A fourth tribal faction has emerged in the fight over leadership of the Picayune Rancheria of Chukchansi Indians as another group seeks a new tribal election — a key step toward reopening Chukchansi Gold Resort & Casino in Coarsegold.
The new faction is made up of the tribe’s original descendants — 43 total voting members — who the federal government at one time recognized after restoring the Chukchansi and 16 other previously terminated California tribes. The new faction wants to gain control of the tribe and could remove members of the other three factions.
As the new faction meets, the three existing factions continue to wrestle for control of the tribe as they seek to reopen the Chukchansi casino — the tribe’s main source of revenue.
A group previously headed by Tex McDonald continues to maintain a tribal council. Meanwhile, the council led by Reggie Lewis and Nancy Ayala is arranging a tribal members’ meeting in Fresno on Saturday that could lead to new elections. Another group led by Morris Reid last month sued the Lewis/Ayala faction for failing to pay monthly stipends in accordance with a federal judge’s order.
No matter who leads the tribe, the Chukchansi Gold Resort & Casino’s closure will continue well into the spring and maybe longer, Lewis said.
He said Saturday’s meeting is an attempt to bring the tribe’s members together, requiring a quorum of about 280 voting members. They are being asked to decide whether to move ahead with an election as soon as possible for a new council. Lewis said his group will provide expenses for those who have to travel long distances.
Federal officials told tribal lawyers that they want a large chunk of tribal membership to give the green light for an election and allow the tribe to select a new council.
Once that’s established, federal officials told the tribe they may allow Chukchansi Gold Resort & Casino to reopen. Under the best-case scenario — a speedy election and the two or three months it will take to open the casino — the casino could be back in business by May, Lewis said.
“There is no guarantee if we do that, that we will get it open and they will recognize what we do,” he said. “It could go on for years (to open) or it could take two or three months.”
Regardless, he said, the casino closure has significantly affected Madera County’s economy and the nearby communities. The day after an Oct. 9 raid of the casino office by representatives of the McDonald group, the Coarsegold casino and hotel were closed by state and federal government officials.
Lewis also said that the monthly stipends for tribe members, known as per capita, will likely end in February since there is no money being generated from casino proceeds to dole out.
The Lewis and Ayala faction sent a letter this month to tribal members, warning that casino funds have dried up. “Unfortunately, due to this loss in revenue and as a result of the (casino) closure we anticipate the last per capita payment will be distributed in February,” the letter states.
A smaller tribe
The new faction, which filed an appeal about a year ago with the federal government to lead the tribe, is comprised of members from the two original tribal families. Chairman Luke Davis said all his group’s tribal members are from the tribe’s historic grounds and are in the Ramirez and Wyatt families.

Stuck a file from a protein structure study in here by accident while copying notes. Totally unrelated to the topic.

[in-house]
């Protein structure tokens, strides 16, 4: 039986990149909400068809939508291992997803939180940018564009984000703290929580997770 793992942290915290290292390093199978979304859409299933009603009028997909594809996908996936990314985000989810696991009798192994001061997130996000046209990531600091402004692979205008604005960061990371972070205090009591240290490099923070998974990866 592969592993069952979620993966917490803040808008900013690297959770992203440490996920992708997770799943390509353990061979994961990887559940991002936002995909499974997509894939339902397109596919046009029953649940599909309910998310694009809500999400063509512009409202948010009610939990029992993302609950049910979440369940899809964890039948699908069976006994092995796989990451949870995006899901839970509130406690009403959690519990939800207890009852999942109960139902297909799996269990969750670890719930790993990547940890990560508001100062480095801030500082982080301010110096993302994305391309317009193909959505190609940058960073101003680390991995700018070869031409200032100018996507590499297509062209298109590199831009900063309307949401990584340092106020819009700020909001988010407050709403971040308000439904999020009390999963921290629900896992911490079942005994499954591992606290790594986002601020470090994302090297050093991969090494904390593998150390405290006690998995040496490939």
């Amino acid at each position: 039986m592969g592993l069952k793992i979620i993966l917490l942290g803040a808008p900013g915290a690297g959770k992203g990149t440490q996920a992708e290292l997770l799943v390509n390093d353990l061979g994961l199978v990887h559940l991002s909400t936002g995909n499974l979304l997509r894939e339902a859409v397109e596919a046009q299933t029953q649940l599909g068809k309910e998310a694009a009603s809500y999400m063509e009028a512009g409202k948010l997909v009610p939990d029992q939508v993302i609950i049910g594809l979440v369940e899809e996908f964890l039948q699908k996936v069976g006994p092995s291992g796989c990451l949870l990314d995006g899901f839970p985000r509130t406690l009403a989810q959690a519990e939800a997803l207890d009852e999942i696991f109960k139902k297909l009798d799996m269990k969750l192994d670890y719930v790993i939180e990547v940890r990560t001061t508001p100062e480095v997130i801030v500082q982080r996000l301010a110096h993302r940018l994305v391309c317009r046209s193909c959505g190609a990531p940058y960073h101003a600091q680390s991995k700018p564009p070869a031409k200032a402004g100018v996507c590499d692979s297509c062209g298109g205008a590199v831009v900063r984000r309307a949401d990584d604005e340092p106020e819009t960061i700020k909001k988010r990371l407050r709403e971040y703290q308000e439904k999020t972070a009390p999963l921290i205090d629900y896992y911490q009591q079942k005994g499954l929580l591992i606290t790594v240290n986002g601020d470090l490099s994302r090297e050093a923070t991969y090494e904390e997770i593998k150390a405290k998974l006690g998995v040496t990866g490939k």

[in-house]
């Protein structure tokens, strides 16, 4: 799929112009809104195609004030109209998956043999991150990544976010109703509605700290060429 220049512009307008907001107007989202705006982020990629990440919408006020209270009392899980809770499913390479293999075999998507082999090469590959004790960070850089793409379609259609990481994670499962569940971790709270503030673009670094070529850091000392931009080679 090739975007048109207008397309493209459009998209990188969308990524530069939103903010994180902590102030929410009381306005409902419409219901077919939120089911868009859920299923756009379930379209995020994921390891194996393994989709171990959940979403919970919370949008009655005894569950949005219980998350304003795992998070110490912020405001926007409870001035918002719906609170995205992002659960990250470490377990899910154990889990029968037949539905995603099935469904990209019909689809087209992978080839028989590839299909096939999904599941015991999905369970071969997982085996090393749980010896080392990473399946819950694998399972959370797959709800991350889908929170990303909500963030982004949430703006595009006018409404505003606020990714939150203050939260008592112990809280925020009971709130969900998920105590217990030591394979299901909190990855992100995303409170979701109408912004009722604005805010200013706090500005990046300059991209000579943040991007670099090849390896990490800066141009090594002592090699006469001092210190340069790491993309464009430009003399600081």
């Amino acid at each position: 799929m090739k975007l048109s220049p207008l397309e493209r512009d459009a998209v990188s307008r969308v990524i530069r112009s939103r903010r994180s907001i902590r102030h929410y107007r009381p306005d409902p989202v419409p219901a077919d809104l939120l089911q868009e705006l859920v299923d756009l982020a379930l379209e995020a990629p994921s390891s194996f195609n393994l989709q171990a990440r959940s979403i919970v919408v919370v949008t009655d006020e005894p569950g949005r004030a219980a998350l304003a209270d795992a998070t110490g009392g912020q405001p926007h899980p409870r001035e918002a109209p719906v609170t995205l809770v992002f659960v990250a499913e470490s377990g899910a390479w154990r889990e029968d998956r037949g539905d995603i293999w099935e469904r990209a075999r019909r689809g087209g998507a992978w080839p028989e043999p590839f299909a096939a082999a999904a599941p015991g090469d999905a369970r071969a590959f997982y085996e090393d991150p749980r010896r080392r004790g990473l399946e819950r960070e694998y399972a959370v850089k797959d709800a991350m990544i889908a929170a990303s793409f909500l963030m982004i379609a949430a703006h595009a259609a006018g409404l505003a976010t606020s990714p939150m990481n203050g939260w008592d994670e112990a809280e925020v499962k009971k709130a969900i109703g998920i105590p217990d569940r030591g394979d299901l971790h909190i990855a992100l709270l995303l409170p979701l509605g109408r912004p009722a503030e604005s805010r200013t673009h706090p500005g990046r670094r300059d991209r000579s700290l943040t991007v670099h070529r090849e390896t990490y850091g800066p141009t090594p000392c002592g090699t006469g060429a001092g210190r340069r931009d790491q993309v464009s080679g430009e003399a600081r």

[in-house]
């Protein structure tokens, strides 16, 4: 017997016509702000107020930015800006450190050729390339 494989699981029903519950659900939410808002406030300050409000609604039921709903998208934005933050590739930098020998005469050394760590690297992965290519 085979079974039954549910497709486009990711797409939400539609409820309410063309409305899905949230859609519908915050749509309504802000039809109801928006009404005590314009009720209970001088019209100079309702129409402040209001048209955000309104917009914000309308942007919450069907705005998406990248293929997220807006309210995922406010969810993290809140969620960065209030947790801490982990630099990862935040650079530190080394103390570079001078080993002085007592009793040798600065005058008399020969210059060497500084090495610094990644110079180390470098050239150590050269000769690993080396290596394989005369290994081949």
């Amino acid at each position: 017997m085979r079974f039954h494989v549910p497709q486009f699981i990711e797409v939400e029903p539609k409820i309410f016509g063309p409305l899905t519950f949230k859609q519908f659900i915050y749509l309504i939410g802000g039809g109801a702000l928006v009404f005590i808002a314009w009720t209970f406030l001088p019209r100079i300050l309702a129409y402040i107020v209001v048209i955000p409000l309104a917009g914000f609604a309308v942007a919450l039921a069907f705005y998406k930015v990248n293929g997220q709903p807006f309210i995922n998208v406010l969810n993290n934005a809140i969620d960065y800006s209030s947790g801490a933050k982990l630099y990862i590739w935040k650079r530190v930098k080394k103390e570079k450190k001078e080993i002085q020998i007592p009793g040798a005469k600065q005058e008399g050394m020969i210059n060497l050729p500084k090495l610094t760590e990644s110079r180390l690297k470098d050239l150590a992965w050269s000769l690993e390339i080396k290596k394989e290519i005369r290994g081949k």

Davis’ group, known as the “distributees,” want to lead a much smaller tribe.
As the tribe was restored in the 1980s, the Ramirez family lived on land that was recognized as the rancheria. But when family matriarch Maryan Ramirez died, reorganizing the tribe was left to the Wyatt family, which added people who did not own land on the 80-acre rancheria.
“No faction can prove their connection (to the rancheria land) here except for the 43 distributees,” said Davis, a Ramirez family member.
The Ramirezes previously sued the federal government in 2012 to shrink the tribe and give them control, but a federal judge said they had no standing since the tribe was restored more than 20 years earlier. In dismissing the Ramirezes’ suit, U.S. District Court Judge Jeremy Fogel said “the Ramirez family now seeks to unwind more than twenty years of tribal governance.”
The Ramirezes continue to believe they are the only family that can legally authorize the tribe’s membership rolls and constitution, despite the judge’s ruling, said Davis.
In 2013, a petition was filed and approved by members of a tribal council led by Ayala — a Wyatt descendant — and members of the two families were briefly installed. Within a few days the tribal council was returned to a group of tribal members who extended beyond the two families.
But in an October hearing, U.S. District Court Judge Lawrence O’Neill allowed the Davis faction’s lawyer to weigh in on the casino controversy.
In December, Davis was elected chairman of the newest council. He and the other tribal council members each received 28 votes.
“It’s about our birthright and our inherent right to self government that we inherited,” Davis said. “Other people are invading our rights to self government; it’s not about the casino.”
Dora Jones, who previously served as a council member from the Reid group, said that Davis’ faction should seek federal recognition as a separate band from the existing Chukchansi.
“They need to disenroll from our tribe,” she said. “Under the (2012) court order they had no standing so that would tell me they are not entitled to the money to run their own government.”